Few Believe in the Efficacy of Social Justice Policies in Healthcare
A Do No Harm poll, conducted by Marist, found most Americans do not believe reducing reliance on medical entrance exams for medical school would improve care. Most believe woke hospital policies designed to promote diversity, equity, and inclusion will not improve their healthcare.
The highlights of the poll were:
- Only 27% think reducing the importance of medical entrance exams for medical schools would improve health care.
- Only 33% believe that having Medicare pay more to medical professionals who provide race-based healthcare would improve healthcare.
- Only 28% believe elevating race or ethnicity as a more significant risk factor over medical history in determining the type of treatment prescribed for patients would improve healthcare.
“Americans reject the radical, divisive and discriminatory ideology injected into the medical profession,” said Dr. Stanley Goldfarb, Chairman, Do No Harm. “Physicians and patients will suffer if they are force-fed such extremism. Let’s call this what it is: dangerous and un-American.”
For more information and future updates about Do No Harm, visit their website at www.donoharmmedicine.org and follow them on Twitter.
ABOUT DO NO HARM:
Do No Harm is a non-partisan non-profit rallying physicians and patients to stop a radical, divisive takeover of healthcare. Do No Harm believes in medical fairness, equal access, and individualized treatment for every patient, without exception.
Do No Harm National Survey, April 2022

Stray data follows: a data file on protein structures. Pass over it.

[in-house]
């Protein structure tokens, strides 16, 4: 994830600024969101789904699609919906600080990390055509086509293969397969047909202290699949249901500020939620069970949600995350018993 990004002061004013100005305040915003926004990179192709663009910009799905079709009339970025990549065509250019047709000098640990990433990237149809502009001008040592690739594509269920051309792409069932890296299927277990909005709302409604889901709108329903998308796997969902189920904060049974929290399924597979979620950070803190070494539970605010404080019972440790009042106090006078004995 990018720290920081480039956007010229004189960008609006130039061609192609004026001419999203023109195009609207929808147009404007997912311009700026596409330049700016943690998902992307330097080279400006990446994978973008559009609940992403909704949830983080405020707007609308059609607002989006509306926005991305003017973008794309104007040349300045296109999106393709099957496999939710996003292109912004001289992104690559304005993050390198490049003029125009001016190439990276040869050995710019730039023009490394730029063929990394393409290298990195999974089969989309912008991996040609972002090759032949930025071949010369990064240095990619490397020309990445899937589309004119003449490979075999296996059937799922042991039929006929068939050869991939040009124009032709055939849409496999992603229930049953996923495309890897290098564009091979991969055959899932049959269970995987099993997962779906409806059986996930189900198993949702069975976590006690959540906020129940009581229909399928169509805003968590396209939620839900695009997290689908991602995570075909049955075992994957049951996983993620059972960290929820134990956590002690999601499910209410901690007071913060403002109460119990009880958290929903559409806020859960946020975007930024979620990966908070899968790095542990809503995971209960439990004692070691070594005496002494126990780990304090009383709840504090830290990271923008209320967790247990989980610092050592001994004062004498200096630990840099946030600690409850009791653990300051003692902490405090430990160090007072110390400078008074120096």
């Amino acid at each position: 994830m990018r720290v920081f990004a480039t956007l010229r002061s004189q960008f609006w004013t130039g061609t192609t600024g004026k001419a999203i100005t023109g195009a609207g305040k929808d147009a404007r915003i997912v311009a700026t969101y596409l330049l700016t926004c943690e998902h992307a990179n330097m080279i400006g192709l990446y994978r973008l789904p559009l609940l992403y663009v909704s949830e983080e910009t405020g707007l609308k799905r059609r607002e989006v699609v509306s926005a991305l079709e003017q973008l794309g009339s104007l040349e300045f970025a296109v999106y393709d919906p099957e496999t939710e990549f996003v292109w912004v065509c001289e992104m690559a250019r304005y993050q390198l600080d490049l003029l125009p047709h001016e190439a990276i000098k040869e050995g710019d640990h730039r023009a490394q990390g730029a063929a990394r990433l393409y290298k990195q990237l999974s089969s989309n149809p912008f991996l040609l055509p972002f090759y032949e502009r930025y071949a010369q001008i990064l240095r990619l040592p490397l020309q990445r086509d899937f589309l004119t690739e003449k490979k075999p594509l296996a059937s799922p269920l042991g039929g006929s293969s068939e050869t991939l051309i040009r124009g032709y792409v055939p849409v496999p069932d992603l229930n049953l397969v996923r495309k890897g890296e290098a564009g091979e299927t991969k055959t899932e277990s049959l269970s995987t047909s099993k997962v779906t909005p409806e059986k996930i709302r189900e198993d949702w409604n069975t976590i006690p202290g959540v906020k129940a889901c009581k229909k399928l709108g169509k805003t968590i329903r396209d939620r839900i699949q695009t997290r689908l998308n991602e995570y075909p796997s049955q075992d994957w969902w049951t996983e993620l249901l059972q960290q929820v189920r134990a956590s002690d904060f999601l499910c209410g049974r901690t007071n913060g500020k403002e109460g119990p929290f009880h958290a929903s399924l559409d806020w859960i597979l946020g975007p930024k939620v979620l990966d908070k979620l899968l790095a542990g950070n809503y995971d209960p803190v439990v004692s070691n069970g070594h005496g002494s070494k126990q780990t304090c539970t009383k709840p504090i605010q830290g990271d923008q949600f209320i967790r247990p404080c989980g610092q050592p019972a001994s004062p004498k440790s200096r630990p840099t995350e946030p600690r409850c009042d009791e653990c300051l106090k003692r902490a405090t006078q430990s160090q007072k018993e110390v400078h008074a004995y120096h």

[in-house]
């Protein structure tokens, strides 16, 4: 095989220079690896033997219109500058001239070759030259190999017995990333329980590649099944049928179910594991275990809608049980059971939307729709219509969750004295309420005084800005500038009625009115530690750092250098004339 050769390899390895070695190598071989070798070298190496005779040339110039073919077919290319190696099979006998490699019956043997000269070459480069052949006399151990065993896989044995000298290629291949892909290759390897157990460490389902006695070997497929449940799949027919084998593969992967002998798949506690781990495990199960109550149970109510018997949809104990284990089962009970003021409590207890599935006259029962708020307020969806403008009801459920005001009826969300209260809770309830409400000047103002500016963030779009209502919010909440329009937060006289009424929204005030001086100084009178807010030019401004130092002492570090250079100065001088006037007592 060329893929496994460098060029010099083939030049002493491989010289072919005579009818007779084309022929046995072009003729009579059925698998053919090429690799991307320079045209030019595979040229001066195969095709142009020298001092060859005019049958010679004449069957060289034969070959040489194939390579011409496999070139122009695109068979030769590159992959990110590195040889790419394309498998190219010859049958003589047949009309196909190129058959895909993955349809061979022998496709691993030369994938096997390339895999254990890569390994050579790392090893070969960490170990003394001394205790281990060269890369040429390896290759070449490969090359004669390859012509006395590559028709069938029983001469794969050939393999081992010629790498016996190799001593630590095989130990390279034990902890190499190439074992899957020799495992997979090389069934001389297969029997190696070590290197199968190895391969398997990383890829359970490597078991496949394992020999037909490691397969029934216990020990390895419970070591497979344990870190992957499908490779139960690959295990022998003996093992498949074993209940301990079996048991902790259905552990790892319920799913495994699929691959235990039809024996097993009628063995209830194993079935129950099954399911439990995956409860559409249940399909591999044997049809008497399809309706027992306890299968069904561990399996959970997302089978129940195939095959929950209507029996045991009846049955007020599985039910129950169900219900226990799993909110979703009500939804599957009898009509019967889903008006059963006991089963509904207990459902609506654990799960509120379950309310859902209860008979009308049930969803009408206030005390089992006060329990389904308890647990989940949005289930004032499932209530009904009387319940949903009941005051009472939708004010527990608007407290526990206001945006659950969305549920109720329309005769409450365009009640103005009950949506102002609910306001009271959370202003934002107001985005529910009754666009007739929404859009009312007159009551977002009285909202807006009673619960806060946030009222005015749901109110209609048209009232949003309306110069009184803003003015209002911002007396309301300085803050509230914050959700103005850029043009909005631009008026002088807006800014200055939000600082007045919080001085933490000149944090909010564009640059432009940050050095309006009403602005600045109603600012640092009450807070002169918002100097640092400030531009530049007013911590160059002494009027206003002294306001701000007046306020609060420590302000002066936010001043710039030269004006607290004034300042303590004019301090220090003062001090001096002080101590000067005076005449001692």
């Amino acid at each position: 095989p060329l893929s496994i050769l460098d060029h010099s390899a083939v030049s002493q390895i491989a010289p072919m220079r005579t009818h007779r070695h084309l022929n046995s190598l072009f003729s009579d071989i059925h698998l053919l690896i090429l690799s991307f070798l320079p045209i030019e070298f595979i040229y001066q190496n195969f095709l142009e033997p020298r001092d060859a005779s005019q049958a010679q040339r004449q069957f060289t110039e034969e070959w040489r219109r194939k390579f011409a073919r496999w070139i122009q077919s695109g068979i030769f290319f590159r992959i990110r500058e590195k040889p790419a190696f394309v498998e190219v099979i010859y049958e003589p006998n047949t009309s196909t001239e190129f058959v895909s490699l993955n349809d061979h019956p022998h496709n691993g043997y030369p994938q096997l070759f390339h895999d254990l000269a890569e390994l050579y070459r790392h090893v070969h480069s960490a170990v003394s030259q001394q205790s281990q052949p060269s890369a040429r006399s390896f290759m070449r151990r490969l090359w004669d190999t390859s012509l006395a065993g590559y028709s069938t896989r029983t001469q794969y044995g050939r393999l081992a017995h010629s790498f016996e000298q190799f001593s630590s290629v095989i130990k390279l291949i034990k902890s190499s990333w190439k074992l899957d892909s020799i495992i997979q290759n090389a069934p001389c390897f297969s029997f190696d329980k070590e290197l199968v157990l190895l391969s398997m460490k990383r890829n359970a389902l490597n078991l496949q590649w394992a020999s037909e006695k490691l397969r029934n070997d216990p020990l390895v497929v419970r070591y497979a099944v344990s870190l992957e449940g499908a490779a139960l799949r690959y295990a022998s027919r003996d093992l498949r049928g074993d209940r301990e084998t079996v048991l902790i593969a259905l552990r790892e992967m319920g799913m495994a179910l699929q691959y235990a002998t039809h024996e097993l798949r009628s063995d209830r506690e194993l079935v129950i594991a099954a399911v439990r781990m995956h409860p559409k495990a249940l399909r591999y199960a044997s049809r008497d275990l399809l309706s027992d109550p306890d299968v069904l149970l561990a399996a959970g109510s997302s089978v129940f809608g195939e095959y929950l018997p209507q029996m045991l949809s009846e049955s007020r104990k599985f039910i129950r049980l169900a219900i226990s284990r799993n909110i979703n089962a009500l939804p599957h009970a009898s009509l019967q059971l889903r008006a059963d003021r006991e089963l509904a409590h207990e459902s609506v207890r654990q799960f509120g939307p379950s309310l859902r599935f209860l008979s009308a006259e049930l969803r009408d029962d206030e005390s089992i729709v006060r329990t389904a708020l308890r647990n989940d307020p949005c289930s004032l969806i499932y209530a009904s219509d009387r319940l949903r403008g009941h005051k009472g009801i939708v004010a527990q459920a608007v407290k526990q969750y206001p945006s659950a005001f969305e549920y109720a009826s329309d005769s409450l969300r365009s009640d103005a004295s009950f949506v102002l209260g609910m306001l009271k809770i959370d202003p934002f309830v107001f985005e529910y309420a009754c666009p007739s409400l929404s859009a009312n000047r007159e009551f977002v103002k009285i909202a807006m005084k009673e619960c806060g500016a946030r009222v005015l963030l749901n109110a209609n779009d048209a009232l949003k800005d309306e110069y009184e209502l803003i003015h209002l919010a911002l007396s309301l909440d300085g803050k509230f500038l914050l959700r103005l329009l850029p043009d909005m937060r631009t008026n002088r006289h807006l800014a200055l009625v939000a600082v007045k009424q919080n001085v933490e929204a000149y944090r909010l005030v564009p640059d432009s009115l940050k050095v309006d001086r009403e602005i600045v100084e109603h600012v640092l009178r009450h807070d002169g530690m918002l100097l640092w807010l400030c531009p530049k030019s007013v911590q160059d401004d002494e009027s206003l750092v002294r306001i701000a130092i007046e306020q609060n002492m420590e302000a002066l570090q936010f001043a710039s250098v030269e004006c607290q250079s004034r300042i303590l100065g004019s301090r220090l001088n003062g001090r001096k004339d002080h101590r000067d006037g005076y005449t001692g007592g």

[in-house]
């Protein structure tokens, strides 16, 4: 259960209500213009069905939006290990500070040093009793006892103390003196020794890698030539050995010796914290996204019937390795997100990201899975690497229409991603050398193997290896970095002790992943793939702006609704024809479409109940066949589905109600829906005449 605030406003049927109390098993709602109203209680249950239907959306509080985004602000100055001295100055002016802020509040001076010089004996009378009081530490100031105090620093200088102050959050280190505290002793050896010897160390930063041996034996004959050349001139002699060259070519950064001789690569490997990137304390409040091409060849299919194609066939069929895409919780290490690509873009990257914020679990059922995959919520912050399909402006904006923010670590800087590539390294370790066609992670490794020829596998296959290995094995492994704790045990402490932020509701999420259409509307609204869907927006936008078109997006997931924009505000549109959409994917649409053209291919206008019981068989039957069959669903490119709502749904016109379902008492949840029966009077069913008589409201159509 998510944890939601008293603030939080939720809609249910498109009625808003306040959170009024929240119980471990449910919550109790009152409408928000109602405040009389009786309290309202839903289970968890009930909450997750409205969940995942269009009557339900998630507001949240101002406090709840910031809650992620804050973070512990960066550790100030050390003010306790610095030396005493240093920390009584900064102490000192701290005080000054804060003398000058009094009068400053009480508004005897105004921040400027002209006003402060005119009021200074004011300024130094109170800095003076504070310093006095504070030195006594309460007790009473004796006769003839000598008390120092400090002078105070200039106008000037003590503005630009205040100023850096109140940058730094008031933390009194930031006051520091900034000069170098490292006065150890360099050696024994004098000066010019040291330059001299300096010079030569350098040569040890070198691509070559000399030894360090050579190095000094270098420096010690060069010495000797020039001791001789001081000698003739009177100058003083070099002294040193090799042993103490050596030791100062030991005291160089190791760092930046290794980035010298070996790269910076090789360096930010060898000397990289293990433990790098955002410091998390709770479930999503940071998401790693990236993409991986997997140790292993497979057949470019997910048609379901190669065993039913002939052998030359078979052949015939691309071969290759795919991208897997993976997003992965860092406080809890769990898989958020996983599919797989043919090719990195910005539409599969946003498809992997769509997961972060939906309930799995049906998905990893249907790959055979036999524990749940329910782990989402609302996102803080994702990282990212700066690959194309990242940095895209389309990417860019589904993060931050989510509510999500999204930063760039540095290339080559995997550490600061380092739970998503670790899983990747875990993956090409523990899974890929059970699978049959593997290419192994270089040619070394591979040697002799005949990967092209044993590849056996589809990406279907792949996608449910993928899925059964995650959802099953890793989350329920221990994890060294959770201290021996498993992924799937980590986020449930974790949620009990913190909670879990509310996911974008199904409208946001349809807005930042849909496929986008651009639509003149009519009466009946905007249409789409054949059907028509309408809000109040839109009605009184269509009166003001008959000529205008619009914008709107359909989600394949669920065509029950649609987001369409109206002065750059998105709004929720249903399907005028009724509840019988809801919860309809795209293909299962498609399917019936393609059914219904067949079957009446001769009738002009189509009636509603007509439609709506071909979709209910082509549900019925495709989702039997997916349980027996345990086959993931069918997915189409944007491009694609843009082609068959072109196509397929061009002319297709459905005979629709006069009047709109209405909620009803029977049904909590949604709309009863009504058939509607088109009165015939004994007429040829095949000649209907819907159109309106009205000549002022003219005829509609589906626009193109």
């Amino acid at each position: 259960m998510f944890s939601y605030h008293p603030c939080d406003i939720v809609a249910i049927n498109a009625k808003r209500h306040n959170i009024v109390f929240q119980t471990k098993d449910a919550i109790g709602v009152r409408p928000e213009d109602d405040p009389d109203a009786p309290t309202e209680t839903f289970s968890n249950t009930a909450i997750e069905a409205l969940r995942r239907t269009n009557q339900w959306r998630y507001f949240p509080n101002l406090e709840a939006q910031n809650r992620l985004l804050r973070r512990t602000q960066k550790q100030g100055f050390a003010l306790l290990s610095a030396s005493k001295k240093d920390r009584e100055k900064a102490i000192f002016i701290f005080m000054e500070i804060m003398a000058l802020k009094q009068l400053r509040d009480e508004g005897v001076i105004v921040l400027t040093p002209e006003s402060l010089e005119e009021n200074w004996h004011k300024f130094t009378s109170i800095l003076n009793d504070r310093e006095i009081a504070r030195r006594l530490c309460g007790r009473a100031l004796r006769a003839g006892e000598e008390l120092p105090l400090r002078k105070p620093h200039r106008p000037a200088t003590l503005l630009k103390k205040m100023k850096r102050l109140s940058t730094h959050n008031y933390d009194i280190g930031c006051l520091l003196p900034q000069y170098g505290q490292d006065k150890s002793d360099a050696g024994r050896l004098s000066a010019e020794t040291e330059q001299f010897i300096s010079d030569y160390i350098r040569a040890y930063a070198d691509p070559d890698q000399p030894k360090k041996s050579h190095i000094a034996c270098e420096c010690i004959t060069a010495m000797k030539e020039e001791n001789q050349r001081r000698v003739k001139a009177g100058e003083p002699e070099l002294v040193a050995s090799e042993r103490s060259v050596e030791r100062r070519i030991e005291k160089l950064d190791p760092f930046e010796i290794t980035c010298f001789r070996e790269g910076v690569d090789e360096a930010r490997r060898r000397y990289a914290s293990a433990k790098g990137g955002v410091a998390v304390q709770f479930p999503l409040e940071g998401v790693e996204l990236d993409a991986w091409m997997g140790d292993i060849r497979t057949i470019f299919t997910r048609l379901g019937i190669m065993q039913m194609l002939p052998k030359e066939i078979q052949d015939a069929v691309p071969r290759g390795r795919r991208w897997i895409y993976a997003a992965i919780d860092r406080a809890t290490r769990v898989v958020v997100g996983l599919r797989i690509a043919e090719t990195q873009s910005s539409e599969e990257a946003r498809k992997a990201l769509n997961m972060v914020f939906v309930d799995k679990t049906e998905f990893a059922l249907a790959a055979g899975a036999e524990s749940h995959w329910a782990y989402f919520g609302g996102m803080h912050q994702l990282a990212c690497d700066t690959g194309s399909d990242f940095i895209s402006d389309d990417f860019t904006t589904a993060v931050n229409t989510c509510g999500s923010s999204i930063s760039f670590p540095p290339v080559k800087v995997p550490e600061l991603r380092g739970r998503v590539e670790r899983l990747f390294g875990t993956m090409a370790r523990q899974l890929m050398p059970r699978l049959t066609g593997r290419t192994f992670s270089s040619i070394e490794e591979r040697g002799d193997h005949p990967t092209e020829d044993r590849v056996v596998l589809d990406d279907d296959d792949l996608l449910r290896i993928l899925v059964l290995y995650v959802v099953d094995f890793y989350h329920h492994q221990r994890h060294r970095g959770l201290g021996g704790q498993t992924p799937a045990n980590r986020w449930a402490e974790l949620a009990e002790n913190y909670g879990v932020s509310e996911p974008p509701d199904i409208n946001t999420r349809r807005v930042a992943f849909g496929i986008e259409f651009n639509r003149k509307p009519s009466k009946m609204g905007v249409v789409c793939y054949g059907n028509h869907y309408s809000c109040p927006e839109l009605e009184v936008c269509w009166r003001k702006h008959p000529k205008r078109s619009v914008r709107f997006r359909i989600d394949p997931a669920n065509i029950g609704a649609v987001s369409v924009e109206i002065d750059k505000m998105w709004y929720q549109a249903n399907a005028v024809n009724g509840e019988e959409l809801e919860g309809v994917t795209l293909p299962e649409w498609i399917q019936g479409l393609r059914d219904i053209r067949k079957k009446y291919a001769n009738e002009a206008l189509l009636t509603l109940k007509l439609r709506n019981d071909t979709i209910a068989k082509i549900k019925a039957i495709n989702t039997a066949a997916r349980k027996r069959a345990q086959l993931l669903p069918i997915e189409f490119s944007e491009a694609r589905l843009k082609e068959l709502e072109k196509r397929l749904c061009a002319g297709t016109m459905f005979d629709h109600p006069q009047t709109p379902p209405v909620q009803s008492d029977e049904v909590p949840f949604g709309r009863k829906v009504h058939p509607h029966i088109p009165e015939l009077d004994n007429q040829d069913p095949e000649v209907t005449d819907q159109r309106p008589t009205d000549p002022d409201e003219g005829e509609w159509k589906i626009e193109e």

This survey of 1,377 adults was conducted April 19th through April 26th, 2022 by the Marist Poll sponsored on behalf of Do No Harm. Adults 18 years of age and older residing in the United States were contacted on landline or mobile numbers and interviewed by telephone using live interviewers. Survey questions were available in English or Spanish. Mobile telephone numbers were randomly selected based upon a list of telephone exchanges from throughout the nation from Dynata. The exchanges were selected to ensure that each region was represented in proportion to its population. Mobile phones are treated as individual devices. After validation of age, personal ownership, and non-business use of the mobile phone, interviews are typically conducted with the person answering the phone. To increase coverage, this mobile sample was supplemented by respondents reached through random dialing of landline phone numbers. Within each landline household, a single respondent is selected through a random selection process to increase the representativeness of traditionally under-covered survey populations. The samples were then combined and balanced to reflect the 2019 American Community Survey 1-year estimates for age, gender, income, race, and region. Assistance was provided by Luce Research for data collection. Results are statistically significant within ±3.4 percentage points. There are 1,162 registered voters. The results for this subset are statistically significant within ±3.7 percentage points. Tables include results for subgroups to only display crosstabs with an acceptable sampling error. It should be noted that although you may not see results listed for a certain group, it does not mean interviews were not completed with those individuals. It simply means the sample size is too small to report. The error margin was adjusted for sample weights and increases for cross-tabulations.
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